There can be a lot of pressure at this time in your life. It is a lot to take on and it can be totally overwhelming. As you make the transition to life after school these pressures will increase.
There are the thoughts of what if I chose the wrong path? What if I don’t get the marks I need? What if I don’t get into uni and what if I can’t get a job? What if I get the courage to ask out the person I like and they say no? A lot of what ifs aren’t there?
The reality is things are going to go wrong and your plans won’t turn out exactly as you would like. You will face rejection and disappointment. Right now you’re probably thinking who let this article through? Don’t worry there is an upside to this.
The good news is that there are things that you can do to make sure that when the wheels do fall off that you’re resilient and optimistic to see the opportunity in an otherwise negative situation. Resilience is the difference between believing that it is all too hard and giving up or looking for what you can learn from it and use to your advantage.
First thing to do is find the right support. Notice I said “right” support. Be sure to have people in your life who will encourage and inspire you to keep following your dreams even in the darkest times. You become the average of the 5 people you spend most time with so take a moment to think about who those 5 people are. Think about the person you want to become – do the people you are around most have the qualities and lifestyles that you want to have? If not it is time to upgrade! It doesn’t just have to be the people you physically spend time with. It can be the books you read, what you watch or what you listen to. Respect yourself and make sure that everything you take in is of high quality. The better your input the better results you will see.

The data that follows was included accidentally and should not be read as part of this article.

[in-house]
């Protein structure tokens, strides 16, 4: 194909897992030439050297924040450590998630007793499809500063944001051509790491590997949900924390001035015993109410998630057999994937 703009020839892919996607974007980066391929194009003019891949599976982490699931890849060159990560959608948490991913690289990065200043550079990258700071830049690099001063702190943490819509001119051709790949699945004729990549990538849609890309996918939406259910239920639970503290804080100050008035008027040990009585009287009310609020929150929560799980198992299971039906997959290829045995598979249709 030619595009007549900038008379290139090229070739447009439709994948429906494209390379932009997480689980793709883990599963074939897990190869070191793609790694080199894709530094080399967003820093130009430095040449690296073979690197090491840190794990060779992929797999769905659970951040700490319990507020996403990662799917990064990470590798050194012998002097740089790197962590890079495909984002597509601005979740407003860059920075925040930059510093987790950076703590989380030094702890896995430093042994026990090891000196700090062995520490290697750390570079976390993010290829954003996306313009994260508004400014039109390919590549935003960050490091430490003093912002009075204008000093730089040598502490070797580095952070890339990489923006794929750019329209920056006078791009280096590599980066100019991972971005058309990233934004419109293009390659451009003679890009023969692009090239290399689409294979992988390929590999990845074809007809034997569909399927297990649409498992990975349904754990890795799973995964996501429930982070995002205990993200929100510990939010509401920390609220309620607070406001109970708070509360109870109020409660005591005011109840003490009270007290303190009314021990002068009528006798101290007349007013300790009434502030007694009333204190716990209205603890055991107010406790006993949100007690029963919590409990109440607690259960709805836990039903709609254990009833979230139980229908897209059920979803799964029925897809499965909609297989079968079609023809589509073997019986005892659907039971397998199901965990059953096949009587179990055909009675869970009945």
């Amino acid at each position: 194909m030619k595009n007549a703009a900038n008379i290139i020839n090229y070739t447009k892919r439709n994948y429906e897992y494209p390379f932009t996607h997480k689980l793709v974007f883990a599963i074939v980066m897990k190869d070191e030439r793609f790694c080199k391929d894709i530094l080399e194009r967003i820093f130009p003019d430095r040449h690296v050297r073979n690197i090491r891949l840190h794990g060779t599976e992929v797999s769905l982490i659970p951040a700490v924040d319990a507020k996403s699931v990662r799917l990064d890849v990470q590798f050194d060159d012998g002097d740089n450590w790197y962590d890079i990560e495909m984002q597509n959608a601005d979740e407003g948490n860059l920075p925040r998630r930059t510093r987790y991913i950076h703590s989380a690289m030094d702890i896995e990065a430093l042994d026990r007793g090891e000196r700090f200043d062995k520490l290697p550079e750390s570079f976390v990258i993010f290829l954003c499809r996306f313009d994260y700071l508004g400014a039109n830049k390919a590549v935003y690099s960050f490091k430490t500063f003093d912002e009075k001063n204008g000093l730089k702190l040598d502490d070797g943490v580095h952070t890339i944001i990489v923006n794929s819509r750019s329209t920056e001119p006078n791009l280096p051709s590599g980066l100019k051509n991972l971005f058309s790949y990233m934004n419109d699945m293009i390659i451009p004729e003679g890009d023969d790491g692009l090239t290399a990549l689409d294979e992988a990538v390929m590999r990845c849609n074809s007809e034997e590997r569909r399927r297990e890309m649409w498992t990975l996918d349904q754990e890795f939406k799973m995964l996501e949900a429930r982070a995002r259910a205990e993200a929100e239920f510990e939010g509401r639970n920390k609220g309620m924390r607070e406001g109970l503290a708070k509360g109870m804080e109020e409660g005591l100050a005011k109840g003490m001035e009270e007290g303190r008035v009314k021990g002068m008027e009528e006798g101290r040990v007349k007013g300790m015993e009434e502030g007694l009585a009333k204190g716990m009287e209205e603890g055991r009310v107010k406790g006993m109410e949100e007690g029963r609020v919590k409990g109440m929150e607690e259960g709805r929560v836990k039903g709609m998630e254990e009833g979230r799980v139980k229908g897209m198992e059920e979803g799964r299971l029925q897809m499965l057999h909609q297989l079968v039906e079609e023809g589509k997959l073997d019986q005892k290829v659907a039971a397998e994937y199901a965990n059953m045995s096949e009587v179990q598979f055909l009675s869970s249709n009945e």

Second thing is to take personal responsibility for your life and where you want it to lead. You are the master of your destiny – step up and accept the role. Make “if it is to be, it is up to me” your mantra. Have faith and belief in your ability to be the best person to take direction of your life. It is so much easier to blame others of have a sense that the world is unfair and owes us something. It doesn’t. You owe it to yourself and your future to take control rather than sit back and let things happen to you. There may have been things happen in your life that you feel gives you an excuse for not succeeding. Excuses are lies that we tell ourselves. Look for reasons to succeed rather than excuses for not.
Third thing you need to be resilient and succeed in spite of adversity is to find purpose and inspiration in your life. Too often we feel that we’re just one little person and that what possible difference could we make. Take a moment to think about the people you admire and what they have achieved. They too were just one person who at some point they felt they were too insignificant to make a difference too but they got started. Think about what is happening around you that upsets you. It could be animals being treated badly, it could be young people who are living on the streets or it could be seeing your elderly neighbour struggling to mow their lawn. There is something you can do with very little of your time to make a difference in these situations. Helping others is the quickest way to get out of feeling hopeless about your own situation.
The reality is while it would be easier to go through life without challenge and adversity the longer you do this the harder you are going to fall when something does go wrong. Whereas going through life with regular challenges and setbacks is setting a firmer foundation for your success so that when something major does go wrong you’re equipped to deal with it. As Charles Darwin said “It is not the strongest of the species that survives, nor the most intelligent that survives. It is the one that is most adaptable to change.”
Stacey Copas, Author of “How To Be Resilient”, is Australia’s #1 Keynote Speaker and Facilitator on Turning Adversity Into An Asset. She has worked with large organisations such as Telstra, CSIRO and SACA, helping their leaders be their best in challenging times. Stacey has also been featured in national media including ABC, Financial Review and The Australian for her insights on resilience in the workplace.
More recently, Stacey has started speaking to high school students on having a resilient, positive and determined mindset.